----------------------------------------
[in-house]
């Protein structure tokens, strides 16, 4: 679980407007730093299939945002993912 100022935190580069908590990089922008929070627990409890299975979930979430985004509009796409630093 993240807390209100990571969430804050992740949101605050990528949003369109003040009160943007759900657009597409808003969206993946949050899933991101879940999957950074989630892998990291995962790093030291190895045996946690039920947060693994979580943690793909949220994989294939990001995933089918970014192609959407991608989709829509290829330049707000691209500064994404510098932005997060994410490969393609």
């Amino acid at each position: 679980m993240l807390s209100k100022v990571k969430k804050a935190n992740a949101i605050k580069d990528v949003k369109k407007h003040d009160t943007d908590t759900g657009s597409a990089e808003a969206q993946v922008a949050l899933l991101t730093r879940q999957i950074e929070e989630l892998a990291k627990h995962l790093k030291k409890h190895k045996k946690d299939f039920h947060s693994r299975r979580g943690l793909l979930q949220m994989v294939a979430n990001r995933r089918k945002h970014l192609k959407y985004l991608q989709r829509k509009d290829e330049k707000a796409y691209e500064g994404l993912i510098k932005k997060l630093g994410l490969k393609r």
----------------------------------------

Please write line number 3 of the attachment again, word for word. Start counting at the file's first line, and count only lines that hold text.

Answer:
């Amino acid at each position: 679980m993240l807390s209100k100022v990571k969430k804050a935190n992740a949101i605050k580069d990528v949003k369109k407007h003040d009160t943007d908590t759900g657009s597409a990089e808003a969206q993946v922008a949050l899933l991101t730093r879940q999957i950074e929070e989630l892998a990291k627990h995962l790093k030291k409890h190895k045996k946690d299939f039920h947060s693994r299975r979580g943690l793909l979930q949220m994989v294939a979430n990001r995933r089918k945002h970014l192609k959407y985004l991608q989709r829509k509009d290829e330049k707000a796409y691209e500064g994404l993912i510098k932005k997060l630093g994410l490969k393609r």